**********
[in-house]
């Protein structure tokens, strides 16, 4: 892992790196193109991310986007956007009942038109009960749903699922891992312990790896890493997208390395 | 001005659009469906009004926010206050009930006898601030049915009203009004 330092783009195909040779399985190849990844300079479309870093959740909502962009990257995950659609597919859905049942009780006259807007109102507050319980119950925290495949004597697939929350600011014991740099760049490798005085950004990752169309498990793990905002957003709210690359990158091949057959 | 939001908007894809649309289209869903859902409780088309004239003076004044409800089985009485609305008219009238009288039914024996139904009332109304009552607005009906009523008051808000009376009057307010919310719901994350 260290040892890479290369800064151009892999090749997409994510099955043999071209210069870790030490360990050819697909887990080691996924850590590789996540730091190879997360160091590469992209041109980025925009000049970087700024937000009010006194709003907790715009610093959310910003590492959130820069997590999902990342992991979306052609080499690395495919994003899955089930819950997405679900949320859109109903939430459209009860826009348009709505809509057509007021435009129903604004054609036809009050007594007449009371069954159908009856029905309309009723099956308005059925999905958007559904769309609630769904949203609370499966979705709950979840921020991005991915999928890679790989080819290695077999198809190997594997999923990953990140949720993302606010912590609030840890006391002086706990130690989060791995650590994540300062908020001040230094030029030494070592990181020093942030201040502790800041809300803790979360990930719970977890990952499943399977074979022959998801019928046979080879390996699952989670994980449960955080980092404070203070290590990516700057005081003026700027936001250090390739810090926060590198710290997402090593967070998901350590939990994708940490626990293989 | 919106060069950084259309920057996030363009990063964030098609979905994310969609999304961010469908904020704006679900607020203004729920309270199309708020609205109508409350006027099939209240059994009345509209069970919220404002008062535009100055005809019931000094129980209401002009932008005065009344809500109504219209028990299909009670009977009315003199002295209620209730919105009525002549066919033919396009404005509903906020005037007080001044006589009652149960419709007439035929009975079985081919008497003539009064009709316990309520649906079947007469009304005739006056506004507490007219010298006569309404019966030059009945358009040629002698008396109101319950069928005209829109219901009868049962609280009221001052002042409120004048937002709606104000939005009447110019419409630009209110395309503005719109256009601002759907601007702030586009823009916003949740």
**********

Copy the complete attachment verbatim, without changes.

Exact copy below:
[in-house]
């Protein structure tokens, strides 16, 4: 892992790196193109991310986007956007009942038109009960749903699922891992312990790896890493997208390395 | 001005659009469906009004926010206050009930006898601030049915009203009004 330092783009195909040779399985190849990844300079479309870093959740909502962009990257995950659609597919859905049942009780006259807007109102507050319980119950925290495949004597697939929350600011014991740099760049490798005085950004990752169309498990793990905002957003709210690359990158091949057959 | 939001908007894809649309289209869903859902409780088309004239003076004044409800089985009485609305008219009238009288039914024996139904009332109304009552607005009906009523008051808000009376009057307010919310719901994350 260290040892890479290369800064151009892999090749997409994510099955043999071209210069870790030490360990050819697909887990080691996924850590590789996540730091190879997360160091590469992209041109980025925009000049970087700024937000009010006194709003907790715009610093959310910003590492959130820069997590999902990342992991979306052609080499690395495919994003899955089930819950997405679900949320859109109903939430459209009860826009348009709505809509057509007021435009129903604004054609036809009050007594007449009371069954159908009856029905309309009723099956308005059925999905958007559904769309609630769904949203609370499966979705709950979840921020991005991915999928890679790989080819290695077999198809190997594997999923990953990140949720993302606010912590609030840890006391002086706990130690989060791995650590994540300062908020001040230094030029030494070592990181020093942030201040502790800041809300803790979360990930719970977890990952499943399977074979022959998801019928046979080879390996699952989670994980449960955080980092404070203070290590990516700057005081003026700027936001250090390739810090926060590198710290997402090593967070998901350590939990994708940490626990293989 | 919106060069950084259309920057996030363009990063964030098609979905994310969609999304961010469908904020704006679900607020203004729920309270199309708020609205109508409350006027099939209240059994009345509209069970919220404002008062535009100055005809019931000094129980209401002009932008005065009344809500109504219209028990299909009670009977009315003199002295209620209730919105009525002549066919033919396009404005509903906020005037007080001044006589009652149960419709007439035929009975079985081919008497003539009064009709316990309520649906079947007469009304005739006056506004507490007219010298006569309404019966030059009945358009040629002698008396109101319950069928005209829109219901009868049962609280009221001052002042409120004048937002709606104000939005009447110019419409630009209110395309503005719109256009601002759907601007702030586009823009916003949740």